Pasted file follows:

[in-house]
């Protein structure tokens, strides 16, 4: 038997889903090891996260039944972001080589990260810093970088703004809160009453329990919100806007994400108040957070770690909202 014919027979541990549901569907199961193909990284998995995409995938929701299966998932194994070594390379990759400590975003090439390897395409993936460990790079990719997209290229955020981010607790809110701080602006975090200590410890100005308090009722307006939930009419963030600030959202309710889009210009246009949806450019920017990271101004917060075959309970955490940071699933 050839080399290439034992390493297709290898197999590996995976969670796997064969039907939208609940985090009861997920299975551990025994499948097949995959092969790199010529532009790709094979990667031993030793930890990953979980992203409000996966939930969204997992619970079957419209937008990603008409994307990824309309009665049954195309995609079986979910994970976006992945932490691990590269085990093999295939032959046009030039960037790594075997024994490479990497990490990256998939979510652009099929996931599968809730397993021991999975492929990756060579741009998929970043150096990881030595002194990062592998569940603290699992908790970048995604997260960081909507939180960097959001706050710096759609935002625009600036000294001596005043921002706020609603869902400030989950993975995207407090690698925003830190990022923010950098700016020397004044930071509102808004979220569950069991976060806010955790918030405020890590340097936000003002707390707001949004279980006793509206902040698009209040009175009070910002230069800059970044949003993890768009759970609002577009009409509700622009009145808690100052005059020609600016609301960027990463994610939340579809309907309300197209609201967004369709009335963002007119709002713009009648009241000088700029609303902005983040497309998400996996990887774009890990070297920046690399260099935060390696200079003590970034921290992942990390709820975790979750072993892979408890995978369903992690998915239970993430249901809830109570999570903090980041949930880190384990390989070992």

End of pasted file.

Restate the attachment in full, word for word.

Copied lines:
[in-house]
């Protein structure tokens, strides 16, 4: 038997889903090891996260039944972001080589990260810093970088703004809160009453329990919100806007994400108040957070770690909202 014919027979541990549901569907199961193909990284998995995409995938929701299966998932194994070594390379990759400590975003090439390897395409993936460990790079990719997209290229955020981010607790809110701080602006975090200590410890100005308090009722307006939930009419963030600030959202309710889009210009246009949806450019920017990271101004917060075959309970955490940071699933 050839080399290439034992390493297709290898197999590996995976969670796997064969039907939208609940985090009861997920299975551990025994499948097949995959092969790199010529532009790709094979990667031993030793930890990953979980992203409000996966939930969204997992619970079957419209937008990603008409994307990824309309009665049954195309995609079986979910994970976006992945932490691990590269085990093999295939032959046009030039960037790594075997024994490479990497990490990256998939979510652009099929996931599968809730397993021991999975492929990756060579741009998929970043150096990881030595002194990062592998569940603290699992908790970048995604997260960081909507939180960097959001706050710096759609935002625009600036000294001596005043921002706020609603869902400030989950993975995207407090690698925003830190990022923010950098700016020397004044930071509102808004979220569950069991976060806010955790918030405020890590340097936000003002707390707001949004279980006793509206902040698009209040009175009070910002230069800059970044949003993890768009759970609002577009009409509700622009009145808690100052005059020609600016609301960027990463994610939340579809309907309300197209609201967004369709009335963002007119709002713009009648009241000088700029609303902005983040497309998400996996990887774009890990070297920046690399260099935060390696200079003590970034921290992942990390709820975790979750072993892979408890995978369903992690998915239970993430249901809830109570999570903090980041949930880190384990390989070992």